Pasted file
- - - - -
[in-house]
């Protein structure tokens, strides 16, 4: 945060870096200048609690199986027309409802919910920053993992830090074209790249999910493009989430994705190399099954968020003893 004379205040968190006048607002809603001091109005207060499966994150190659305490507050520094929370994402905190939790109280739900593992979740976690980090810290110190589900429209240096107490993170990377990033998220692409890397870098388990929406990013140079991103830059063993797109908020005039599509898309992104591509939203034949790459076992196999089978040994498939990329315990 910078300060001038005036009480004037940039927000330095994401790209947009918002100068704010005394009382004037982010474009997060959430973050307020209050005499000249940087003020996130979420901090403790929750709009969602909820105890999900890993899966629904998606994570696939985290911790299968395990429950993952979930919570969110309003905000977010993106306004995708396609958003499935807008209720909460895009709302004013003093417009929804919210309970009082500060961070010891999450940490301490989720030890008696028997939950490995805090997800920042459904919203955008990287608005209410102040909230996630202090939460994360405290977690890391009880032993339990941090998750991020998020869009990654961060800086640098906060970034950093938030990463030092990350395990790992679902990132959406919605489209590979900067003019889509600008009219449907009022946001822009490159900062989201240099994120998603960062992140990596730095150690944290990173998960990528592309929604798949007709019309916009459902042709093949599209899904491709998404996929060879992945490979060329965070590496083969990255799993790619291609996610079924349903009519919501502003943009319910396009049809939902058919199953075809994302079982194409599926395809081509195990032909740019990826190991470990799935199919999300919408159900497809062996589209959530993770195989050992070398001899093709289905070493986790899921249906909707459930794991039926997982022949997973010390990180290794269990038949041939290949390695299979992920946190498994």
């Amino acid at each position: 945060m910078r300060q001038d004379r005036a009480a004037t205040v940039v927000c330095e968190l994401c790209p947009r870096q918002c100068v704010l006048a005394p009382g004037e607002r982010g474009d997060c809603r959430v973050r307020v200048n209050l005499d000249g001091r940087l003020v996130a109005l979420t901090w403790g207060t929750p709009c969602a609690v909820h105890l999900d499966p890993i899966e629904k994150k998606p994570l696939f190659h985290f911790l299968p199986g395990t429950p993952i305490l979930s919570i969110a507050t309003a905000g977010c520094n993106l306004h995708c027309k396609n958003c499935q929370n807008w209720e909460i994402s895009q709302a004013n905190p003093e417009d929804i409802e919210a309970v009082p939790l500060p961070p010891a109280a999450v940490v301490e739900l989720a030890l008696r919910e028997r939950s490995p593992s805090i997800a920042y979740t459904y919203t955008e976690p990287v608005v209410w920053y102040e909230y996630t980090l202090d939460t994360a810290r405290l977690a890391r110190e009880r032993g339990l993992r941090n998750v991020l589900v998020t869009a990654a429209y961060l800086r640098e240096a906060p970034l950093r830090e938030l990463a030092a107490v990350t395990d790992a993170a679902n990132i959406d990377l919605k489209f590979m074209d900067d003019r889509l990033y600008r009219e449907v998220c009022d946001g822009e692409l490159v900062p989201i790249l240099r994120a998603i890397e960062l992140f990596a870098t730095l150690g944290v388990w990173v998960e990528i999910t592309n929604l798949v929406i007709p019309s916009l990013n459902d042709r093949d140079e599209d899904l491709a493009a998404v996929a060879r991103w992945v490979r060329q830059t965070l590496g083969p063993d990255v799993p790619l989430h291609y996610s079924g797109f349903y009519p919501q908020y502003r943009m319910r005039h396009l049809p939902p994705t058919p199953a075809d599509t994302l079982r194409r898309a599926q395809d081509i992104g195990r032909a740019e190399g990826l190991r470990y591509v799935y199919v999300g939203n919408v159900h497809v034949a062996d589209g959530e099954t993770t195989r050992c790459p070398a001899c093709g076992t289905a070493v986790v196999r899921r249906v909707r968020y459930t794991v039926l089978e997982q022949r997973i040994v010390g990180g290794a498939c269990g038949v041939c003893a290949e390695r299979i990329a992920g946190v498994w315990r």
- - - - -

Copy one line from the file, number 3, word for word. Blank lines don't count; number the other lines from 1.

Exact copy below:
């Amino acid at each position: 945060m910078r300060q001038d004379r005036a009480a004037t205040v940039v927000c330095e968190l994401c790209p947009r870096q918002c100068v704010l006048a005394p009382g004037e607002r982010g474009d997060c809603r959430v973050r307020v200048n209050l005499d000249g001091r940087l003020v996130a109005l979420t901090w403790g207060t929750p709009c969602a609690v909820h105890l999900d499966p890993i899966e629904k994150k998606p994570l696939f190659h985290f911790l299968p199986g395990t429950p993952i305490l979930s919570i969110a507050t309003a905000g977010c520094n993106l306004h995708c027309k396609n958003c499935q929370n807008w209720e909460i994402s895009q709302a004013n905190p003093e417009d929804i409802e919210a309970v009082p939790l500060p961070p010891a109280a999450v940490v301490e739900l989720a030890l008696r919910e028997r939950s490995p593992s805090i997800a920042y979740t459904y919203t955008e976690p990287v608005v209410w920053y102040e909230y996630t980090l202090d939460t994360a810290r405290l977690a890391r110190e009880r032993g339990l993992r941090n998750v991020l589900v998020t869009a990654a429209y961060l800086r640098e240096a906060p970034l950093r830090e938030l990463a030092a107490v990350t395990d790992a993170a679902n990132i959406d990377l919605k489209f590979m074209d900067d003019r889509l990033y600008r009219e449907v998220c009022d946001g822009e692409l490159v900062p989201i790249l240099r994120a998603i890397e960062l992140f990596a870098t730095l150690g944290v388990w990173v998960e990528i999910t592309n929604l798949v929406i007709p019309s916009l990013n459902d042709r093949d140079e599209d899904l491709a493009a998404v996929a060879r991103w992945v490979r060329q830059t965070l590496g083969p063993d990255v799993p790619l989430h291609y996610s079924g797109f349903y009519p919501q908020y502003r943009m319910r005039h396009l049809p939902p994705t058919p199953a075809d599509t994302l079982r194409r898309a599926q395809d081509i992104g195990r032909a740019e190399g990826l190991r470990y591509v799935y199919v999300g939203n919408v159900h497809v034949a062996d589209g959530e099954t993770t195989r050992c790459p070398a001899c093709g076992t289905a070493v986790v196999r899921r249906v909707r968020y459930t794991v039926l089978e997982q022949r997973i040994v010390g990180g290794a498939c269990g038949v041939c003893a290949e390695r299979i990329a992920g946190v498994w315990r």